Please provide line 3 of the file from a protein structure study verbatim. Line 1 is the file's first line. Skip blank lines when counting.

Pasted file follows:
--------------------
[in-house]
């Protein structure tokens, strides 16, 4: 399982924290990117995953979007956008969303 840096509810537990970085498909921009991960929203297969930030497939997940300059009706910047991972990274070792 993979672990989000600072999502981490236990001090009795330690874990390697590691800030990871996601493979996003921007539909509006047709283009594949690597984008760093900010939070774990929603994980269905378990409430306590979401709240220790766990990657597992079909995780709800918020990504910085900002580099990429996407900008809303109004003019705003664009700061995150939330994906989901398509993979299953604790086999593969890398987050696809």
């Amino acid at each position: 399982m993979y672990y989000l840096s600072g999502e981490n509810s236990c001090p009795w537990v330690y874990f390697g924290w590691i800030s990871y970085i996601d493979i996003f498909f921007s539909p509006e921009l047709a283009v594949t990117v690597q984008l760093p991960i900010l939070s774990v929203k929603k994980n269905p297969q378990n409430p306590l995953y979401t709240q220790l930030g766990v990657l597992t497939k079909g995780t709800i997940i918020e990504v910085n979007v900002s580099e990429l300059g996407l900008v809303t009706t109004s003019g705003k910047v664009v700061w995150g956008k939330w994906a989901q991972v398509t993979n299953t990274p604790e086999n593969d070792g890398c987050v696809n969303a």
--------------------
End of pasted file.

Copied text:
């Amino acid at each position: 399982m993979y672990y989000l840096s600072g999502e981490n509810s236990c001090p009795w537990v330690y874990f390697g924290w590691i800030s990871y970085i996601d493979i996003f498909f921007s539909p509006e921009l047709a283009v594949t990117v690597q984008l760093p991960i900010l939070s774990v929203k929603k994980n269905p297969q378990n409430p306590l995953y979401t709240q220790l930030g766990v990657l597992t497939k079909g995780t709800i997940i918020e990504v910085n979007v900002s580099e990429l300059g996407l900008v809303t009706t109004s003019g705003k910047v664009v700061w995150g956008k939330w994906a989901q991972v398509t993979n299953t990274p604790e086999n593969d070792g890398c987050v696809n969303a």